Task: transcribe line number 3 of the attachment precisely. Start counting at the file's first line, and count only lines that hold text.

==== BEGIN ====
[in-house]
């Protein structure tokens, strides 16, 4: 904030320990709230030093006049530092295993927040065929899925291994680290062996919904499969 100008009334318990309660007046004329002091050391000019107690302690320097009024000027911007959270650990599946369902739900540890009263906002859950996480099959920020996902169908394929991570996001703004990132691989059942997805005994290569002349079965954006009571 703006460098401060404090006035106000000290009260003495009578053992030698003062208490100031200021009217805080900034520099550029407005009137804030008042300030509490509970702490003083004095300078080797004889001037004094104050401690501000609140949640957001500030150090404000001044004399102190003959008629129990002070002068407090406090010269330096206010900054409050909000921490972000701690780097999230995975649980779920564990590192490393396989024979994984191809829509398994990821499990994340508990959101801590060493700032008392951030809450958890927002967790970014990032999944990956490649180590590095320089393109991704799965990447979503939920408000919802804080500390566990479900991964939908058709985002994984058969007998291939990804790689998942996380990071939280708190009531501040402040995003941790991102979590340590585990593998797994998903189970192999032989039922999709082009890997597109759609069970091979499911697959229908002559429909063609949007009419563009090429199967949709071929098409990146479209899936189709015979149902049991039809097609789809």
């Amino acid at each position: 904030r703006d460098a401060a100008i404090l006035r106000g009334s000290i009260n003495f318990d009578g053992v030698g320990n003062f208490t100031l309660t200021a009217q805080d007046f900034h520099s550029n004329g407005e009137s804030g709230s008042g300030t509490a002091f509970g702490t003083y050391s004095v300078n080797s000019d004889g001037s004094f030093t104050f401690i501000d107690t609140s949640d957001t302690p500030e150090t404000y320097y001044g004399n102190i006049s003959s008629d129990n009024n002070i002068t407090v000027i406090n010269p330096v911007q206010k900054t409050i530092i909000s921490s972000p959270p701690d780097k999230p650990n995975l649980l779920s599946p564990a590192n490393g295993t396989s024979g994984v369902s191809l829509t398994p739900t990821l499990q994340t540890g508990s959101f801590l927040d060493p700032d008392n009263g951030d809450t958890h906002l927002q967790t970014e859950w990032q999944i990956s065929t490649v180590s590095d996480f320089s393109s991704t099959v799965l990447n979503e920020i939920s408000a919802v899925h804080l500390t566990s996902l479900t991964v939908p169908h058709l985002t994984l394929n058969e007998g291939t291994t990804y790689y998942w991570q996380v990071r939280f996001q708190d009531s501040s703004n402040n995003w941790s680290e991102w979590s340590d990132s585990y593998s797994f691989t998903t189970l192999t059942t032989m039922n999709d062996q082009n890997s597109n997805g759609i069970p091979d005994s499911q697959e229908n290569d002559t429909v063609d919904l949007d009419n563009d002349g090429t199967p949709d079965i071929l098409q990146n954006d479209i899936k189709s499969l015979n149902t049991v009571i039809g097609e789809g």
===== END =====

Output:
């Amino acid at each position: 904030r703006d460098a401060a100008i404090l006035r106000g009334s000290i009260n003495f318990d009578g053992v030698g320990n003062f208490t100031l309660t200021a009217q805080d007046f900034h520099s550029n004329g407005e009137s804030g709230s008042g300030t509490a002091f509970g702490t003083y050391s004095v300078n080797s000019d004889g001037s004094f030093t104050f401690i501000d107690t609140s949640d957001t302690p500030e150090t404000y320097y001044g004399n102190i006049s003959s008629d129990n009024n002070i002068t407090v000027i406090n010269p330096v911007q206010k900054t409050i530092i909000s921490s972000p959270p701690d780097k999230p650990n995975l649980l779920s599946p564990a590192n490393g295993t396989s024979g994984v369902s191809l829509t398994p739900t990821l499990q994340t540890g508990s959101f801590l927040d060493p700032d008392n009263g951030d809450t958890h906002l927002q967790t970014e859950w990032q999944i990956s065929t490649v180590s590095d996480f320089s393109s991704t099959v799965l990447n979503e920020i939920s408000a919802v899925h804080l500390t566990s996902l479900t991964v939908p169908h058709l985002t994984l394929n058969e007998g291939t291994t990804y790689y998942w991570q996380v990071r939280f996001q708190d009531s501040s703004n402040n995003w941790s680290e991102w979590s340590d990132s585990y593998s797994f691989t998903t189970l192999t059942t032989m039922n999709d062996q082009n890997s597109n997805g759609i069970p091979d005994s499911q697959e229908n290569d002559t429909v063609d919904l949007d009419n563009d002349g090429t199967p949709d079965i071929l098409q990146n954006d479209i899936k189709s499969l015979n149902t049991v009571i039809g097609e789809g």